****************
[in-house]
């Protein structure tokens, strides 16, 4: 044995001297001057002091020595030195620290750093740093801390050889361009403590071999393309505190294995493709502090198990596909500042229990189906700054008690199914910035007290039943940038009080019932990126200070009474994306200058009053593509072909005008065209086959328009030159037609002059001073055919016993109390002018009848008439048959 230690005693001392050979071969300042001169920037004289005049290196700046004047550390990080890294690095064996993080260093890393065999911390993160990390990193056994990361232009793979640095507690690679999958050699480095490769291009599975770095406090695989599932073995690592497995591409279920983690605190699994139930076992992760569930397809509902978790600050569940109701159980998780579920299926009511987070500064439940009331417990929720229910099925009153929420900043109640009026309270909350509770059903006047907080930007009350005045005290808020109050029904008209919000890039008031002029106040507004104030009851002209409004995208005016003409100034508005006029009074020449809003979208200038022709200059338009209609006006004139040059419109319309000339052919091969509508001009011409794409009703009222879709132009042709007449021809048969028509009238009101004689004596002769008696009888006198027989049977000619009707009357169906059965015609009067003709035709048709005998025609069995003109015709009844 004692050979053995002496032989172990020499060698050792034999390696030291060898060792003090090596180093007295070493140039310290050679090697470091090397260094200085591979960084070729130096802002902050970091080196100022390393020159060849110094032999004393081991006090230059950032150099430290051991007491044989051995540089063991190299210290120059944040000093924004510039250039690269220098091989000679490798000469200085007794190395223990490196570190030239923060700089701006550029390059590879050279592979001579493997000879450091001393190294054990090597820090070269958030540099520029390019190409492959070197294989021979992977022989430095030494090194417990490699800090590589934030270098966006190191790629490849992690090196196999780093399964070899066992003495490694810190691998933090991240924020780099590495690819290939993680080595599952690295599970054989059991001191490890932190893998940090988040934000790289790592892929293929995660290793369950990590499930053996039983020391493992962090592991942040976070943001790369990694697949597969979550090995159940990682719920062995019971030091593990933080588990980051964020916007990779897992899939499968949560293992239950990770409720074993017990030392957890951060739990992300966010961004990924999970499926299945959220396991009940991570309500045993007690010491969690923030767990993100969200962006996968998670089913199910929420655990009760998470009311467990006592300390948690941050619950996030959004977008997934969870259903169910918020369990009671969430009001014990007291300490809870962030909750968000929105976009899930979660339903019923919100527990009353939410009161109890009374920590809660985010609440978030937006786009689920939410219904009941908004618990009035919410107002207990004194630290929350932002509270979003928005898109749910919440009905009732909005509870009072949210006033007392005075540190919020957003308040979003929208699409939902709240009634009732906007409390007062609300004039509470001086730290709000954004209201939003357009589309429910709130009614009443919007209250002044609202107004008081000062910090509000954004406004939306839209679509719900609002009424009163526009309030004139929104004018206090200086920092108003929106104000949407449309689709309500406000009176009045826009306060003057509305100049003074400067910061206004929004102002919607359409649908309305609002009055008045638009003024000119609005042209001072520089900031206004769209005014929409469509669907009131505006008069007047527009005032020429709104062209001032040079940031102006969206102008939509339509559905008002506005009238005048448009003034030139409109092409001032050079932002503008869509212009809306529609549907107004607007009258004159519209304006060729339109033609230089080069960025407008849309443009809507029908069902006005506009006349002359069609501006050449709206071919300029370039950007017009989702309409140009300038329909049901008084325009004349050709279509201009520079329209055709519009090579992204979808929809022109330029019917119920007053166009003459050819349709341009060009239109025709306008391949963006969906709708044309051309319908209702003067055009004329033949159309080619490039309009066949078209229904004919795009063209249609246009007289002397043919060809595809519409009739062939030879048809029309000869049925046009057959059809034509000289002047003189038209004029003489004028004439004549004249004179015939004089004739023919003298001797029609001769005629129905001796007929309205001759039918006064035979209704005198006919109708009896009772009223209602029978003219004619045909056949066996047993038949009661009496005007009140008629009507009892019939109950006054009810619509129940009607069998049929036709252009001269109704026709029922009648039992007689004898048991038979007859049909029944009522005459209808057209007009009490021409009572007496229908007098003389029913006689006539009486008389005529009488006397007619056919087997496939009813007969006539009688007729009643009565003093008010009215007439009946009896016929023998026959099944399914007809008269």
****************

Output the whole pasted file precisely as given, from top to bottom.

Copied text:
[in-house]
């Protein structure tokens, strides 16, 4: 044995001297001057002091020595030195620290750093740093801390050889361009403590071999393309505190294995493709502090198990596909500042229990189906700054008690199914910035007290039943940038009080019932990126200070009474994306200058009053593509072909005008065209086959328009030159037609002059001073055919016993109390002018009848008439048959 230690005693001392050979071969300042001169920037004289005049290196700046004047550390990080890294690095064996993080260093890393065999911390993160990390990193056994990361232009793979640095507690690679999958050699480095490769291009599975770095406090695989599932073995690592497995591409279920983690605190699994139930076992992760569930397809509902978790600050569940109701159980998780579920299926009511987070500064439940009331417990929720229910099925009153929420900043109640009026309270909350509770059903006047907080930007009350005045005290808020109050029904008209919000890039008031002029106040507004104030009851002209409004995208005016003409100034508005006029009074020449809003979208200038022709200059338009209609006006004139040059419109319309000339052919091969509508001009011409794409009703009222879709132009042709007449021809048969028509009238009101004689004596002769008696009888006198027989049977000619009707009357169906059965015609009067003709035709048709005998025609069995003109015709009844 004692050979053995002496032989172990020499060698050792034999390696030291060898060792003090090596180093007295070493140039310290050679090697470091090397260094200085591979960084070729130096802002902050970091080196100022390393020159060849110094032999004393081991006090230059950032150099430290051991007491044989051995540089063991190299210290120059944040000093924004510039250039690269220098091989000679490798000469200085007794190395223990490196570190030239923060700089701006550029390059590879050279592979001579493997000879450091001393190294054990090597820090070269958030540099520029390019190409492959070197294989021979992977022989430095030494090194417990490699800090590589934030270098966006190191790629490849992690090196196999780093399964070899066992003495490694810190691998933090991240924020780099590495690819290939993680080595599952690295599970054989059991001191490890932190893998940090988040934000790289790592892929293929995660290793369950990590499930053996039983020391493992962090592991942040976070943001790369990694697949597969979550090995159940990682719920062995019971030091593990933080588990980051964020916007990779897992899939499968949560293992239950990770409720074993017990030392957890951060739990992300966010961004990924999970499926299945959220396991009940991570309500045993007690010491969690923030767990993100969200962006996968998670089913199910929420655990009760998470009311467990006592300390948690941050619950996030959004977008997934969870259903169910918020369990009671969430009001014990007291300490809870962030909750968000929105976009899930979660339903019923919100527990009353939410009161109890009374920590809660985010609440978030937006786009689920939410219904009941908004618990009035919410107002207990004194630290929350932002509270979003928005898109749910919440009905009732909005509870009072949210006033007392005075540190919020957003308040979003929208699409939902709240009634009732906007409390007062609300004039509470001086730290709000954004209201939003357009589309429910709130009614009443919007209250002044609202107004008081000062910090509000954004406004939306839209679509719900609002009424009163526009309030004139929104004018206090200086920092108003929106104000949407449309689709309500406000009176009045826009306060003057509305100049003074400067910061206004929004102002919607359409649908309305609002009055008045638009003024000119609005042209001072520089900031206004769209005014929409469509669907009131505006008069007047527009005032020429709104062209001032040079940031102006969206102008939509339509559905008002506005009238005048448009003034030139409109092409001032050079932002503008869509212009809306529609549907107004607007009258004159519209304006060729339109033609230089080069960025407008849309443009809507029908069902006005506009006349002359069609501006050449709206071919300029370039950007017009989702309409140009300038329909049901008084325009004349050709279509201009520079329209055709519009090579992204979808929809022109330029019917119920007053166009003459050819349709341009060009239109025709306008391949963006969906709708044309051309319908209702003067055009004329033949159309080619490039309009066949078209229904004919795009063209249609246009007289002397043919060809595809519409009739062939030879048809029309000869049925046009057959059809034509000289002047003189038209004029003489004028004439004549004249004179015939004089004739023919003298001797029609001769005629129905001796007929309205001759039918006064035979209704005198006919109708009896009772009223209602029978003219004619045909056949066996047993038949009661009496005007009140008629009507009892019939109950006054009810619509129940009607069998049929036709252009001269109704026709029922009648039992007689004898048991038979007859049909029944009522005459209808057209007009009490021409009572007496229908007098003389029913006689006539009486008389005529009488006397007619056919087997496939009813007969006539009688007729009643009565003093008010009215007439009946009896016929023998026959099944399914007809008269």